Choosing an interpreter isn’t necessarily a simple task – you want to be sure that the interpreting agency and their interpreters are trained, and up to the standards you need for your project. But how do you do that if you aren’t that familiar with interpreting services? Before beginning any interpreting project, it’s best to know what kind of interpreting you’re specifically looking for – in an interview about interpreting with Language Connection’s president, Leo Galperin, we’ve outlined the key differences between the various modes of interpreting, as well as the types of services you can expect from conference interpreting, to help you make the best decision on what kind of interpreting is right for you!
Karen: Can you tell me about your interpreting services?
Leo: We are one of the oldest interpretation agencies in the country, focused on interpreting since 1993. We’ve worked with federal agencies, state agencies, private companies, and universities. Now our practice is a global practice. We have conferences in Africa, in Asia, in Europe, and we obviously work a lot in the United States.
Karen: And what is the difference, Leo, between simultaneous and consecutive interpreting?
Leo: Consecutive interpreting is when a person speaks, the speaker says a sentence, pauses, and then an interpreter translates that into his language. That’s a very time consuming and outdated yet commonly used way of interpreting. Simultaneous interpreting in turn is much faster; this is where the speaker doesn’t slow down, doesn’t stop, doesn’t pause at the end of his thought or sentence and the interpreter is usually separated from the audience, sitting in an isolation booth, gets the sound from the speaker amplified into his ears through the headphones and interprets without a pause, keeping pace with the speaker.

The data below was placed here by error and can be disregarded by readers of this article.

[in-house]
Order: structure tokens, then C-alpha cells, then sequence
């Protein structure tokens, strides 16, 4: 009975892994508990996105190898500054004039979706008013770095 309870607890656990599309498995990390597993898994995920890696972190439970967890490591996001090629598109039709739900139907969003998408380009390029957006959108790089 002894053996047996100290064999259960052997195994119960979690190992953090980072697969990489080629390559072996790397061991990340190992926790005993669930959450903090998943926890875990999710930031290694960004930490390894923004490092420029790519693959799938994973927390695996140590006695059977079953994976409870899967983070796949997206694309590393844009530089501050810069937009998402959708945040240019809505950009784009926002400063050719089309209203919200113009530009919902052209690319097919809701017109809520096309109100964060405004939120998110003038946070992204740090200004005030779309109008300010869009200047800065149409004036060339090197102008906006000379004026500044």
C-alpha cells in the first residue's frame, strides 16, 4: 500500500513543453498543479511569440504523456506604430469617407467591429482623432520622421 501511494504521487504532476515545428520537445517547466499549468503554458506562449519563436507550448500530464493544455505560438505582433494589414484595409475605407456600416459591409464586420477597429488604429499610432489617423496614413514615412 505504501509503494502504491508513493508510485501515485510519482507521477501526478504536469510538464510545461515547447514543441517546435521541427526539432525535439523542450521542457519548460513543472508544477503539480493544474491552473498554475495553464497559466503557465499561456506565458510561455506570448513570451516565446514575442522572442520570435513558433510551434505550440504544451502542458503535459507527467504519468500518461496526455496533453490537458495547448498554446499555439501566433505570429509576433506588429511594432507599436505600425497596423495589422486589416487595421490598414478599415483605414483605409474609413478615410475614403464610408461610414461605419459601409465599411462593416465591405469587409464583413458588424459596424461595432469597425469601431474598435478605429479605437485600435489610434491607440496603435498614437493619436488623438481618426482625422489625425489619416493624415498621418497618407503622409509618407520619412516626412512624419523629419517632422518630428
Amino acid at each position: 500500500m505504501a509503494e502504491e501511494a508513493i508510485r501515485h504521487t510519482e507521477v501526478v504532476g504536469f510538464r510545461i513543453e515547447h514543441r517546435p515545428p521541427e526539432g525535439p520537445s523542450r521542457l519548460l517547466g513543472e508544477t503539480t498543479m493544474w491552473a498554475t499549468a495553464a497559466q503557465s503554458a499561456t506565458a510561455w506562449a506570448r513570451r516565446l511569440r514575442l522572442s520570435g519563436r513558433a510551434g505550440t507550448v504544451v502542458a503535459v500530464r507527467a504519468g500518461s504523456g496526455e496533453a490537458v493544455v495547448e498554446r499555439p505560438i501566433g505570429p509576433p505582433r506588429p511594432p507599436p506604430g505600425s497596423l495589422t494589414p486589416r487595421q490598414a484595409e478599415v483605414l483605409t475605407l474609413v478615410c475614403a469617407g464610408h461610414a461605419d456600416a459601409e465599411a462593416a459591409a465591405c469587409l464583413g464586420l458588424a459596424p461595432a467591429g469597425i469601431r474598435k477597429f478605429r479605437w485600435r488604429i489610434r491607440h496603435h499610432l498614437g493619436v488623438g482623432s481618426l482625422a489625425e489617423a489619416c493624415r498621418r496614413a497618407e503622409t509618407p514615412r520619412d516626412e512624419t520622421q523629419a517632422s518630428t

Karen: Is that the type that we see at the United Nations meetings?
Leo: Yes, precisely, that’s why people call it “UN style interpreting”.
Karen: I have another question for you. What type of services do you provide at conferences?
Leo: This is the core of what we do – conference support. Usually when we work with large international organizations, conference organizers, we translate their materials in advance so that speakers, when they present PowerPoint presentations, speeches, we immediately have those materials delivered in writing to the audience. Then we have simultaneous interpreters. This is key – they work from the booth, they work from those isolation booths, and interpret simultaneously and then we have consecutive interpreters who work at meetings, negotiations, within that conference. And of course we provide equipment, equipment for those conferences – all those booths, microphones, headsets, and so on. This is the core of what we do. Wherever you do business, we speak the language.